Association Between Prepregnancy Body Mass Index and Severe Maternal Morbidity

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Abstract

Importance

Although high body mass index (BMI) is associated with adverse birth outcomes, the association with severe maternal morbidity is unclear.

Objective

To examine the association between prepregnancy BMI and severe maternal morbidity.

Design, Setting, and Participants

Retrospective population-based cohort study including all singleton hospital births in Washington State, 2004-2013. Demographic data and morbidity diagnoses were obtained from linked birth certificates and hospitalization files.

Exposures

Prepregnancy BMI (weight in kilograms divided by height in meters squared) categories included underweight (<18.5), normal BMI (18.5-24.9), overweight (25.0-29.9), obesity class 1 (30.0-34.9), obesity class 2 (35.0-39.9), and obesity class 3 (≥40).

Main Outcomes and Measures

Composite severe maternal morbidity or mortality included life-threatening conditions and conditions leading to serious sequelae (eg, amniotic fluid embolism, hysterectomy), complications requiring intensive care unit admission, and maternal death. Logistic regression was used to obtain adjusted odds ratios (ORs) and adjusted rate differences with 95% confidence intervals, adjusted for confounders (eg, maternal age and parity).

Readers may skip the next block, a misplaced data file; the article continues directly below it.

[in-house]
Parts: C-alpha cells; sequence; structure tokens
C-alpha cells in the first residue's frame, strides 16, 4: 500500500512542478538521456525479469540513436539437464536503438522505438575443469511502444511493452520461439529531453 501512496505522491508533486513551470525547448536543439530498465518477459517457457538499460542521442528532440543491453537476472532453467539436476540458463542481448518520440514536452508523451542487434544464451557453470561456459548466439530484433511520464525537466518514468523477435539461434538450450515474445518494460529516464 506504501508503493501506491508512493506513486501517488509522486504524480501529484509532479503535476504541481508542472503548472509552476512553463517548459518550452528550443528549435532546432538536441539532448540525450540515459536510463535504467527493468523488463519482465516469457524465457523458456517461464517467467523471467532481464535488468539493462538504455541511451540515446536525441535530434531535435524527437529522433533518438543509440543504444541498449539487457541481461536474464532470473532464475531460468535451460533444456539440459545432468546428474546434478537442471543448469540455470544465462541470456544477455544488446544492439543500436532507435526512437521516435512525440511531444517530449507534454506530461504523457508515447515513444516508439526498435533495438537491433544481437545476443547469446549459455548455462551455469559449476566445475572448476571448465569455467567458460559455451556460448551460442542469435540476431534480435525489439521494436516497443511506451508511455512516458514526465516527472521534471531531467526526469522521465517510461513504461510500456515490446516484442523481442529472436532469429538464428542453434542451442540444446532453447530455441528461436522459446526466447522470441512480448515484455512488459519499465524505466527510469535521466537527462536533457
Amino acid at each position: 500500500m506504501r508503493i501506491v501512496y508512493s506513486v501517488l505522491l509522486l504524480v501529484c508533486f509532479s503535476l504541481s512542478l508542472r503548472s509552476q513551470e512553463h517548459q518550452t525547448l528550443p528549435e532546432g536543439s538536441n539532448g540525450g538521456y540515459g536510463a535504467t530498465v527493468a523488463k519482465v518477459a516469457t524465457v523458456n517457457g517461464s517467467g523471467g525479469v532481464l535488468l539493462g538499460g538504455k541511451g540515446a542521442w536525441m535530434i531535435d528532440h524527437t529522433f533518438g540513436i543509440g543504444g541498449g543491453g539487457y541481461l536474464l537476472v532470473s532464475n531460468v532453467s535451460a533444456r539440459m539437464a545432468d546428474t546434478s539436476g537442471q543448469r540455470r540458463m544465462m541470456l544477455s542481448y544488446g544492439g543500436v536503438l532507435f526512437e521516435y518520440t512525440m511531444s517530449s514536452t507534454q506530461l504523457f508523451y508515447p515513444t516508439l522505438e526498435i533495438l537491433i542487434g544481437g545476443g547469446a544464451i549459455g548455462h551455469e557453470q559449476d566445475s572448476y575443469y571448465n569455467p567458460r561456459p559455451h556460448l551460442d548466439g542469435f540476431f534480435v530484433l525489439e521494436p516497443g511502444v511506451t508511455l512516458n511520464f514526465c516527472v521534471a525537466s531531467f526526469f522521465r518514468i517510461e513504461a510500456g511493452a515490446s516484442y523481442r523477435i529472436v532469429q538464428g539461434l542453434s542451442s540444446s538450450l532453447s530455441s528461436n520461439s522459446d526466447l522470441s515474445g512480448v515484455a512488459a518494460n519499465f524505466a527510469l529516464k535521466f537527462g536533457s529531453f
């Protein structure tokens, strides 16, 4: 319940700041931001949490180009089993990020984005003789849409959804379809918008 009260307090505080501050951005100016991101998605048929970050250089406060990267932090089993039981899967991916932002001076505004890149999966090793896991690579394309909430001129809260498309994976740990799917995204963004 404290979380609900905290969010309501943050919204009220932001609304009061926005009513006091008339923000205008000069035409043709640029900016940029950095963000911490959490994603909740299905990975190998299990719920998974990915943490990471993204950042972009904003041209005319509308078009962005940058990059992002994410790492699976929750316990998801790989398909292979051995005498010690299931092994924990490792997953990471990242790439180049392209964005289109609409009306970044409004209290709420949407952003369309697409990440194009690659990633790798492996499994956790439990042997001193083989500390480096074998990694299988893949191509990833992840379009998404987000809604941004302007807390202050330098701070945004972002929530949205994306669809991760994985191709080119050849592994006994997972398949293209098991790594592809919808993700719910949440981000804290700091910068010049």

Results

Overall, 743 630 women were included in the study (mean age, 28.1 [SD, 6.0] years; 41.4% nulliparous). Prepregnancy BMI was distributed as follows: underweight, 3.2%; normal weight, 47.5%; overweight, 25.8%; obesity class 1, 13.1%; obesity class 2, 6.2%; and obesity class 3, 4.2%. Rates of severe maternal morbidity or mortality were 171.5, 143.2, 160.4, 167.9, 178.3 and 202.9 per 10 000 women, respectively. Adjusted ORs were 1.2 (95% CI, 1.0-1.3) for underweight women; 1.1 (95% CI, 1.1-1.2) for overweight women; 1.1 (95% CI, 1.1-1.2) for women with class 1 obesity; 1.2 (95% CI, 1.1-1.3) for women with class 2 obesity; and 1.4 (95% CI, 1.3-1.5) for women with class 3 obesity compared with women with normal BMI. Absolute risk increases (adjusted rate differences per 10 000 women, compared with women with normal BMI) were 28.8 (95% CI, 12.2-47.2) for underweight women, 17.6 (95% CI, 10.5-25.1) for overweight women, 24.9 (95% CI, 15.7-34.6) for women with class 1 obesity, 35.8 (95% CI, 23.1-49.5) for women with class 2 obesity, and 61.1 (95% CI, 44.8-78.9) for women with class 3 obesity.

Conclusions and Relevance

Among pregnant women in Washington State, low and high prepregnancy BMI, compared with normal BMI, were associated with a statistically significant but small absolute increase in severe maternal morbidity or mortality.

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